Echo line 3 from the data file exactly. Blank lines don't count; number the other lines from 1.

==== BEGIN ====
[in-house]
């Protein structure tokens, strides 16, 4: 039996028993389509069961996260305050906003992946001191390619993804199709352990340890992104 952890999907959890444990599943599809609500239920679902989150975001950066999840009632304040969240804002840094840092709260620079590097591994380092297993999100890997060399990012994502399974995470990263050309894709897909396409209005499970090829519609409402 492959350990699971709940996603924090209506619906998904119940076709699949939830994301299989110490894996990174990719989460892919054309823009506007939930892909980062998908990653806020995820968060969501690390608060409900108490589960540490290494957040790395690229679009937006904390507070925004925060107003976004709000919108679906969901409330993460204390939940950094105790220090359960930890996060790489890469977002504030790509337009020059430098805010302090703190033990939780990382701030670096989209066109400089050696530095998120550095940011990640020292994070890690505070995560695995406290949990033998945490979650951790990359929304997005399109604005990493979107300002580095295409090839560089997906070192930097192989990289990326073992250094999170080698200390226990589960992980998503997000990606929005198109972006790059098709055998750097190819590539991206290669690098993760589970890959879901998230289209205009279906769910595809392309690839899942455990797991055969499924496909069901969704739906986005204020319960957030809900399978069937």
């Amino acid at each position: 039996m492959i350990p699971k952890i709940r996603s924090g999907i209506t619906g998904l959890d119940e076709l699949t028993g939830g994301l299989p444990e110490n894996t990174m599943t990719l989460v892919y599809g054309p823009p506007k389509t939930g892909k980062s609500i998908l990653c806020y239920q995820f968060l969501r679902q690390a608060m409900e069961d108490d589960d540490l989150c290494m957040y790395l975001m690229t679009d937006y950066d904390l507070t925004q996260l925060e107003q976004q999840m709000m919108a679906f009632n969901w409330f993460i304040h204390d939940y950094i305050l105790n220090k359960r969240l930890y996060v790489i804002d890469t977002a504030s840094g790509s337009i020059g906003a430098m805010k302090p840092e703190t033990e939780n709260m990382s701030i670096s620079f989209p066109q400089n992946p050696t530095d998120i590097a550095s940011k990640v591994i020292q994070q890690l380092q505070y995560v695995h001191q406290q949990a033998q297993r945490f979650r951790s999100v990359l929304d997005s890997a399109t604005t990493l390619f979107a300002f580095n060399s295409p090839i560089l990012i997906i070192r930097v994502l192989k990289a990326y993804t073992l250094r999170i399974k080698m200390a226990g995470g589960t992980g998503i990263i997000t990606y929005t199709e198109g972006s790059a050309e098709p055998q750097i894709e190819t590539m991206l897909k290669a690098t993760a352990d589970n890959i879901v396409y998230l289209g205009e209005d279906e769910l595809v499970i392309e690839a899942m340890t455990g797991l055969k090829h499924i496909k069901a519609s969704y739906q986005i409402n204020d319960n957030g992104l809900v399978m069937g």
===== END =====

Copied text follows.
């Amino acid at each position: 039996m492959i350990p699971k952890i709940r996603s924090g999907i209506t619906g998904l959890d119940e076709l699949t028993g939830g994301l299989p444990e110490n894996t990174m599943t990719l989460v892919y599809g054309p823009p506007k389509t939930g892909k980062s609500i998908l990653c806020y239920q995820f968060l969501r679902q690390a608060m409900e069961d108490d589960d540490l989150c290494m957040y790395l975001m690229t679009d937006y950066d904390l507070t925004q996260l925060e107003q976004q999840m709000m919108a679906f009632n969901w409330f993460i304040h204390d939940y950094i305050l105790n220090k359960r969240l930890y996060v790489i804002d890469t977002a504030s840094g790509s337009i020059g906003a430098m805010k302090p840092e703190t033990e939780n709260m990382s701030i670096s620079f989209p066109q400089n992946p050696t530095d998120i590097a550095s940011k990640v591994i020292q994070q890690l380092q505070y995560v695995h001191q406290q949990a033998q297993r945490f979650r951790s999100v990359l929304d997005s890997a399109t604005t990493l390619f979107a300002f580095n060399s295409p090839i560089l990012i997906i070192r930097v994502l192989k990289a990326y993804t073992l250094r999170i399974k080698m200390a226990g995470g589960t992980g998503i990263i997000t990606y929005t199709e198109g972006s790059a050309e098709p055998q750097i894709e190819t590539m991206l897909k290669a690098t993760a352990d589970n890959i879901v396409y998230l289209g205009e209005d279906e769910l595809v499970i392309e690839a899942m340890t455990g797991l055969k090829h499924i496909k069901a519609s969704y739906q986005i409402n204020d319960n957030g992104l809900v399978m069937g």